Chris Vermeulen makes like a rat up a drainpipe to take the lead before turn one...Race day dawned, if such a thing was possible, even hotter. The AMA races scheduled as supporting events were cancelled as the track surface was degrading so badly, and by the time the riders lined up for the off it had reached thirty nine degrees air temperature, the track surface being up at fifty eight degrees. That's a hundred and two fahrenheit air temperature and an astonishing hundred and thirty six on the track. And when the lights went out it was Chris Vermeulen who got the holeshot and went off like a scalded cat. The young Suzuki rider rode inch perfectly to open a comfortable gap by the end of the first lap and then simply kept the pressure on. Behind him, Kenny Roberts Jnr was in hot pursuit, followed by Hayden and Stoner, who made a fantastic start. Colin Edwards, sadly, couldn't make the same claim as he dropped back to fifth by the end of the first lap, being hassled by Pedrosa who also didn't get off the line very well. Melandri, Hopkins, Nakano and Rossi rounded off the top ten. A fairly static period followed, while Vermeulen extended his lead over Roberts who in turn fought to hold off the advances of Nicky Hayden. Pedrosa, Edwards and Melandri had a little tussle, finally decided in the Spaniard's favour and Rossi moved past Nakano but showed no sign of making a real break.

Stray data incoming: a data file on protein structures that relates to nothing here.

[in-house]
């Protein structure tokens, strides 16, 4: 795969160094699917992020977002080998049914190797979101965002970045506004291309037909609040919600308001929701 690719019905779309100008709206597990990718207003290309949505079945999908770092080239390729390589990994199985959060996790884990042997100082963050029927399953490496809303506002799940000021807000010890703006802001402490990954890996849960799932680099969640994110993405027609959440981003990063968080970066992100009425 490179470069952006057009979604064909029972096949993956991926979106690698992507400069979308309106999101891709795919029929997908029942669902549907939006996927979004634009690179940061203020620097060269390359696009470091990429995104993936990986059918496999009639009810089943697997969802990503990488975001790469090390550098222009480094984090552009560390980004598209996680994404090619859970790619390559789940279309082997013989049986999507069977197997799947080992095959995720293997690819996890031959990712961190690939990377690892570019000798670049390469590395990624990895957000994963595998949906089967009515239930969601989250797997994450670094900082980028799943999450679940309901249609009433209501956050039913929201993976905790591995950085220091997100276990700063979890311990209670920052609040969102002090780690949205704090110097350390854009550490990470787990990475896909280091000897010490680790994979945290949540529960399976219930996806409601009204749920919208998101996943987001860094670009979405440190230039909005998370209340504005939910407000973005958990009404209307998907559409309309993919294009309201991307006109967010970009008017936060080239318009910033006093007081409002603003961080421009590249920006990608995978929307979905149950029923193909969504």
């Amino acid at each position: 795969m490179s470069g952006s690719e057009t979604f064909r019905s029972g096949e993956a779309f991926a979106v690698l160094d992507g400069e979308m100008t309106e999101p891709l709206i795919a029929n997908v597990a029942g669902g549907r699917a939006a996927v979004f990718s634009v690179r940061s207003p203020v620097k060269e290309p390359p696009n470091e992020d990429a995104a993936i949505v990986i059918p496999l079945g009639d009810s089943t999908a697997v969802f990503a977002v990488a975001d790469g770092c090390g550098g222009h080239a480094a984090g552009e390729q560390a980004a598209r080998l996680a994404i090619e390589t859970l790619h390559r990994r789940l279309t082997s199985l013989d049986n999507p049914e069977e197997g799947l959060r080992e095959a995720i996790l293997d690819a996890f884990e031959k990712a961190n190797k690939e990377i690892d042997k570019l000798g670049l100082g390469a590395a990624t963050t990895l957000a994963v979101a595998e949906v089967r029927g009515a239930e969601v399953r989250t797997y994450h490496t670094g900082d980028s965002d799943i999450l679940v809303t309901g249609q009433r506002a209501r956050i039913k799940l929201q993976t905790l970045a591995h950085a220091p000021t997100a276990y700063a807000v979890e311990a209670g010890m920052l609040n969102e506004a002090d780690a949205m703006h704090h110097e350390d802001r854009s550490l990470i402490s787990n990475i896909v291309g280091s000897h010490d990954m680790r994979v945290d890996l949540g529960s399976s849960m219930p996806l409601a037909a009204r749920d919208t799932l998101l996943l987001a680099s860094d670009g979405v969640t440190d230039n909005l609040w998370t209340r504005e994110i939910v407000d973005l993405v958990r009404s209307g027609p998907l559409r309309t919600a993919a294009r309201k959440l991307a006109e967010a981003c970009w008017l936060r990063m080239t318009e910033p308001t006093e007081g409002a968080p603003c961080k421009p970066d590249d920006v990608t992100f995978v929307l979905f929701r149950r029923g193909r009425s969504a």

Nicky Hayden all on his own. Spent a lot of the race like that - it's either his aftershave or his prodigious talent...Then Hayden finally managed to get past Roberts and proceeded to close the gap between himself and Vermeulen at a respectable rate. But the real excitement was happening further back as a massive fight broke out between Stoner, Roberts and Pedrosa. Some seriously no quarter overtaking saw the lead of the group swap several times as the impetuous young guns frequently found themselves coming off second best to the wily ex champion. Stoner took the lead of the group briefly after a dazzling overtake before sliding off and out of contention as he pushed the envelope just a little too far. Which left Pedrosa chasing a distant Hayden, himself chasing Vermeulen. And further back, Valentino Rossi had started to make his move, putting in a string of fast laps that saw him climb from ninth to fourth by lap twenty. Three laps earlier, Hayden had caught and breezed past Chris Vermeulen who started to come under pressure from Pedrosa. But the young Australian is certainly game, and a real racer to boot. He dug deep and managed to keep his lap times down sufficiently to slow the Spaniard's approach. Slow, but not stop. Five laps from the end, Pedrosa was right there and managed to slip past. But not, interestingly enough, to break away. Vermeulen hung in there until just two laps from the end, when worsening mechanical problems meant he had to relax the pace. Valentino Rossi, meantime, was turning in fast lap after fast lap, getting ever more likely to get a podium, when with just five laps to go his rear tyre delaminated Nicky Hayden is quite good round  The Corkscrew, and isn't afraid to lean over a  bit either...and wrecked his corner speed. Despite the lack of grip and appalling vibration, he kept going, trying for points, and was looking at a vaguely worthwhile finish when his engine decided to add insult to injury and let go in a large clouds of white smoke sort of way.